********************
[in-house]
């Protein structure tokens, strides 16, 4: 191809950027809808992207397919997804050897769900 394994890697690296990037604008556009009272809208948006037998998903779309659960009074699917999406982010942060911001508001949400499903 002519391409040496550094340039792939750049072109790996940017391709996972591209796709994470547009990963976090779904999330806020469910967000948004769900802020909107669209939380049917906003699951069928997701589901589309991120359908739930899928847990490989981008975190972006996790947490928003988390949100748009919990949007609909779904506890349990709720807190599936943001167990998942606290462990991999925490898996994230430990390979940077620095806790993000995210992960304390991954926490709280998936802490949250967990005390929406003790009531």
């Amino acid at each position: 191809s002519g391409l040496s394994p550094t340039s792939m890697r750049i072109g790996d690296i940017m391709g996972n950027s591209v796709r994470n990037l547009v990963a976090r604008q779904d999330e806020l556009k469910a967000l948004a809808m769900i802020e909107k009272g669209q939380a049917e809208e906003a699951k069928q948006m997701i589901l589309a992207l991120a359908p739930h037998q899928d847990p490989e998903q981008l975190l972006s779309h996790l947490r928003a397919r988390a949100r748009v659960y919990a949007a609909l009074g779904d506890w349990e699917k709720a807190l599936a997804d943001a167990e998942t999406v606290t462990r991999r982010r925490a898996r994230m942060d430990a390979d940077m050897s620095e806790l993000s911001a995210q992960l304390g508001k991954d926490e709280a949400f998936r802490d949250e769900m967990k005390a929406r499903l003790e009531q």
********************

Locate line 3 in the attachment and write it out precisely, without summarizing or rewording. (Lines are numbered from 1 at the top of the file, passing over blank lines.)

């Amino acid at each position: 191809s002519g391409l040496s394994p550094t340039s792939m890697r750049i072109g790996d690296i940017m391709g996972n950027s591209v796709r994470n990037l547009v990963a976090r604008q779904d999330e806020l556009k469910a967000l948004a809808m769900i802020e909107k009272g669209q939380a049917e809208e906003a699951k069928q948006m997701i589901l589309a992207l991120a359908p739930h037998q899928d847990p490989e998903q981008l975190l972006s779309h996790l947490r928003a397919r988390a949100r748009v659960y919990a949007a609909l009074g779904d506890w349990e699917k709720a807190l599936a997804d943001a167990e998942t999406v606290t462990r991999r982010r925490a898996r994230m942060d430990a390979d940077m050897s620095e806790l993000s911001a995210q992960l304390g508001k991954d926490e709280a949400f998936r802490d949250e769900m967990k005390a929406r499903l003790e009531q």